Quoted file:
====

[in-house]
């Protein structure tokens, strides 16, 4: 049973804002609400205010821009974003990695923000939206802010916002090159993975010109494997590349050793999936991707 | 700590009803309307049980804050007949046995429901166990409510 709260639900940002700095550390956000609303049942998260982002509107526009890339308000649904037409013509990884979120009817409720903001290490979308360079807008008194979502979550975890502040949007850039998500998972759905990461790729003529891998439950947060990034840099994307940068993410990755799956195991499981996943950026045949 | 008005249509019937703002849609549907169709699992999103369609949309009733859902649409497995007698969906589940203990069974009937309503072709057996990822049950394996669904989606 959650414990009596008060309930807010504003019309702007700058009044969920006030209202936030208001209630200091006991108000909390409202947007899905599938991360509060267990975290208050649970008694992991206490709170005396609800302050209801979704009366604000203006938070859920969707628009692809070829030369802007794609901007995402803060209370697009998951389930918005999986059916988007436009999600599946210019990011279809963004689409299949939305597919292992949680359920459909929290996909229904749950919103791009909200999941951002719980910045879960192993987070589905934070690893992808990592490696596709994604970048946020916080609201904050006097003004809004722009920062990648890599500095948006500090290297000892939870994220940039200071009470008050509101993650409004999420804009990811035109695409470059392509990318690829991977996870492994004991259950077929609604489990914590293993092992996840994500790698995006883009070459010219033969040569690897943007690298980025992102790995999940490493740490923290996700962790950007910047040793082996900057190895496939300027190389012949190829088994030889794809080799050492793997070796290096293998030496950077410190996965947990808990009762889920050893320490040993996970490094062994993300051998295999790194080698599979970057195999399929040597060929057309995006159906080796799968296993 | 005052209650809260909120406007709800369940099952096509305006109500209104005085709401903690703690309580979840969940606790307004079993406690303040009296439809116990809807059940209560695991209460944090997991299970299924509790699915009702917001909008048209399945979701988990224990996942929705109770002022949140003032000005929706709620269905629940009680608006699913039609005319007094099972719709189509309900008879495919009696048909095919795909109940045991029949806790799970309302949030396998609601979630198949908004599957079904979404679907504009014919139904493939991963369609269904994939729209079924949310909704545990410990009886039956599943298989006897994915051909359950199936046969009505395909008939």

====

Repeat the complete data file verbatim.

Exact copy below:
[in-house]
């Protein structure tokens, strides 16, 4: 049973804002609400205010821009974003990695923000939206802010916002090159993975010109494997590349050793999936991707 | 700590009803309307049980804050007949046995429901166990409510 709260639900940002700095550390956000609303049942998260982002509107526009890339308000649904037409013509990884979120009817409720903001290490979308360079807008008194979502979550975890502040949007850039998500998972759905990461790729003529891998439950947060990034840099994307940068993410990755799956195991499981996943950026045949 | 008005249509019937703002849609549907169709699992999103369609949309009733859902649409497995007698969906589940203990069974009937309503072709057996990822049950394996669904989606 959650414990009596008060309930807010504003019309702007700058009044969920006030209202936030208001209630200091006991108000909390409202947007899905599938991360509060267990975290208050649970008694992991206490709170005396609800302050209801979704009366604000203006938070859920969707628009692809070829030369802007794609901007995402803060209370697009998951389930918005999986059916988007436009999600599946210019990011279809963004689409299949939305597919292992949680359920459909929290996909229904749950919103791009909200999941951002719980910045879960192993987070589905934070690893992808990592490696596709994604970048946020916080609201904050006097003004809004722009920062990648890599500095948006500090290297000892939870994220940039200071009470008050509101993650409004999420804009990811035109695409470059392509990318690829991977996870492994004991259950077929609604489990914590293993092992996840994500790698995006883009070459010219033969040569690897943007690298980025992102790995999940490493740490923290996700962790950007910047040793082996900057190895496939300027190389012949190829088994030889794809080799050492793997070796290096293998030496950077410190996965947990808990009762889920050893320490040993996970490094062994993300051998295999790194080698599979970057195999399929040597060929057309995006159906080796799968296993 | 005052209650809260909120406007709800369940099952096509305006109500209104005085709401903690703690309580979840969940606790307004079993406690303040009296439809116990809807059940209560695991209460944090997991299970299924509790699915009702917001909008048209399945979701988990224990996942929705109770002022949140003032000005929706709620269905629940009680608006699913039609005319007094099972719709189509309900008879495919009696048909095919795909109940045991029949806790799970309302949030396998609601979630198949908004599957079904979404679907504009014919139904493939991963369609269904994939729209079924949310909704545990410990009886039956599943298989006897994915051909359950199936046969009505395909008939």